I thought maybe I should point you guys to something that can explain goofy lux results. Color temperature alone can fool a meter one way or another. With those cheaper lux meters, you’re really only making a comparison well when you have two tints exactly the same. Even when you do, that’s not saying the result is nearly accurate to what a lux value is. LEDs are one of the most difficult sources of light to properly read and measure in lux. Because of LEDs varying spectral emissions, and the sensor having points where it cannot detect all wavelengths, when a 1-sensor meter is used be wary of results. If a 1-sensor meter is used, it needs to be calibrated using a filter that helps the meter achieve a reading within the photopic vision spectrum curve of humans. If it is just a cheap meter, it will look exactly the same, but it will not have the proper filters inside to read LED light well and emulate the photopic curve. As you may recall, photopic means vision during bright, or daylight conditions. The CIE 1931 standard is based on the photopic curve. Scotopic is the vision used at night. Mesopic vision is basically using both those visions combined, in dim situations.
That basically explains what type of curve lux meters should be sensitized for—something that’s not so simple to test with 1 sensor. What the meters are actually picking up and reading may somewhat shock you. Some say, to calibrate a meter with a 60W incandescent because the value is known. Unfortunately, I found out that it cannot be done like that. An incandescent light, using heat to release light via black body radiation, has an extremely broad and solid spectral curve spanning from blue and going well into the IR region. An LED has typically only 2 peaks in its spectral signature (1 near 450nm and one in the 540-580nm area). The two light sources are very far apart in color spectra.
I did some tests on luxmeters that I posted here on BLF last year. The tests were all within my limited hobby possibilities at home, but perhaps nice to read too? The conclusions were quite like the tests in your link.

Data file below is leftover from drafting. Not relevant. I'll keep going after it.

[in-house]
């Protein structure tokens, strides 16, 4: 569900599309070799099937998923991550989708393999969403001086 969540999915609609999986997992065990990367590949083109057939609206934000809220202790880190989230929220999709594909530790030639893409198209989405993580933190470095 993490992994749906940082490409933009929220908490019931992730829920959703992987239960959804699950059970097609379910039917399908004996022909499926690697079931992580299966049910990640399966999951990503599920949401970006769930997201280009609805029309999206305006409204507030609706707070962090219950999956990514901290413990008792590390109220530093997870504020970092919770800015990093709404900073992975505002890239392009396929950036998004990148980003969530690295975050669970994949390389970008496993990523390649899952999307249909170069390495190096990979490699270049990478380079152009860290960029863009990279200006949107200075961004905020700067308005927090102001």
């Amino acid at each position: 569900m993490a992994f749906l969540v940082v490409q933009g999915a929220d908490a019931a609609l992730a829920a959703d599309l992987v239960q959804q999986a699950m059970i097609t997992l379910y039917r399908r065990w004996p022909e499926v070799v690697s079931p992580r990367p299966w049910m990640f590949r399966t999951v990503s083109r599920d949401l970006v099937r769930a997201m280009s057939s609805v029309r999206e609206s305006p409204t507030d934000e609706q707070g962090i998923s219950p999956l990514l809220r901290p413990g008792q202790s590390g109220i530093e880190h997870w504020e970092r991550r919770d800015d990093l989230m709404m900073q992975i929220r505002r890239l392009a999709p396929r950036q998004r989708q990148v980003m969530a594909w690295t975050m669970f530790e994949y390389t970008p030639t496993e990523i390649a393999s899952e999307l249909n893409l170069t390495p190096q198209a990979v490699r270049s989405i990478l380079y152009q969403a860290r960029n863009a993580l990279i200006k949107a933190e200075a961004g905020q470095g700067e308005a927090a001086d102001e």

So I put an S4 2B in a 1405 with a 5 amp driver, dedomed, with a collar and measured 470kcd. I’m confident now that the difference between our numbers is due to the meters. I’m willing to put together a light with a battery and charger and pass it along to a few select members so we can get some baseline numbers so we can compare our results accurately. I have a 1504 with an XP-G2 and no collar that would be a good candidate.
Each person would be responsible for shipping it on to the next.
I have been thinking about this idea of yours KKW, and what if we would take it to the next level
What if BLF had a light with a CW, NW & WW led in different pills for example a 1504, and we all sent it around to calibrate our lightmeters. Then we should be able to devise a BLF lux & basically be able to use very cheap meters but calibrated to the official BLF conversion factor, that is this light.
Someone could even sell “pre calibrated” already checked conversion factor lightmeters.
I am not sure how the maths would work, but i think it should be possible.
It’s been talked about before, I think the problem is usually too much interest. I like the idea of multiple pills.
I’d probably limit it to about 6 people with a goal of about a month. I hope n10sivern is interested, and I’d like djozz to be in on it, but shipping to Amsterdam might be cost and time prohibitive. I think anyone with multiple meters and a history of doing testing here would be my first choice for candidates beyond that.